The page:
I first heard the term “Norwegian Bachelor Farmer” when I fell head over heels in love with Garrison Keillor’s PBS radio show, “A Prairie Home Companion back in 1982.” My favorite part of the program was..and is..Keillor’s “News from Lake Wobegon;”an account of the people and week’s events in the fictional little Minnesota town of his youth.
Keillor’s humorous and often poignant ramblings have always struck a nostalgic chord with me and all listeners who grew up in and around towns just like Lake Wobegon “where all the women are strong, all the men are good looking and all the children are above average.”
I must admit, though, if there was a real town that most closely resembles Lake Wobegon, not only in size and proximity of lake to land but also in real life characters it’s Hendricks, Minnesota.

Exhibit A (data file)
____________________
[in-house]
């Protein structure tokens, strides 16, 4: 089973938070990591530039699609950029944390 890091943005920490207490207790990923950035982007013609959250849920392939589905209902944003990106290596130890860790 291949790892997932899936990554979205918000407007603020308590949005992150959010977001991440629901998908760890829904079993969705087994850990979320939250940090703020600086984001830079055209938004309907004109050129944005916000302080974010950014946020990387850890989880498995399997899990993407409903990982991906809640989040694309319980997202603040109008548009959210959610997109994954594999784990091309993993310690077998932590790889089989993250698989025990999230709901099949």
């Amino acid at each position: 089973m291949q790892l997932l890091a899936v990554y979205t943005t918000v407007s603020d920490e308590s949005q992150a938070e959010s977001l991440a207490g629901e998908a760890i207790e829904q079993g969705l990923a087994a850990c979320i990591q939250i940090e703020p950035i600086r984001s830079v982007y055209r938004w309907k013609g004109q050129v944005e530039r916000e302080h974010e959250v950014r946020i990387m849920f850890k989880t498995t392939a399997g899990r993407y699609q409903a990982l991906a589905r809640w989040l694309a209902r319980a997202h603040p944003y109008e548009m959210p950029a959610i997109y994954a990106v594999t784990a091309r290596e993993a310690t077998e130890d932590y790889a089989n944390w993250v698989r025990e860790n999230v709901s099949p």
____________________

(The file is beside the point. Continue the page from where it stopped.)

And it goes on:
My friend and longtime Keloland colleague has been telling me about the unique folks of Hendricks ever since he built a cabin on the lake just a quarter mile or so west of town over 30 years ago. Since that time, he’s turned his cabin into a permanent home with several additions and modifications..several of them made after suffering a series of personal losses. It was during those times, I think, Steve found comfort among the positive thinking folks in his adoptive home town. Folks like John and Joy Thompson who, went against the grain and turned an old funeral home into a lovely B&B..then continued buying property on Main Street in hopes of jump starting businesses there. Gary and Sherry Johnson who were disappointed that there wasn’t a gymnastics program or facility at the school..so they built one on their farm just outside of town and have been holding matches there ever since. Jason Markkula has always had a love for brewing beer. Folks were skeptical when he bought the old bank building on Main with plans to turn it into a brewery. Construction went on forever but finally, the “Bank Brewery” is up and running turning out craft beers with a wildlife theme. And, for the first time in over 40 years, Hendricks has a movie theater again on Main Street. Thanks to the efforts of Jay Nelson, Gary Johnson and Ron Rybinski..the Red Barn Theater has recently opened showing first run films in this town of less than 1,000.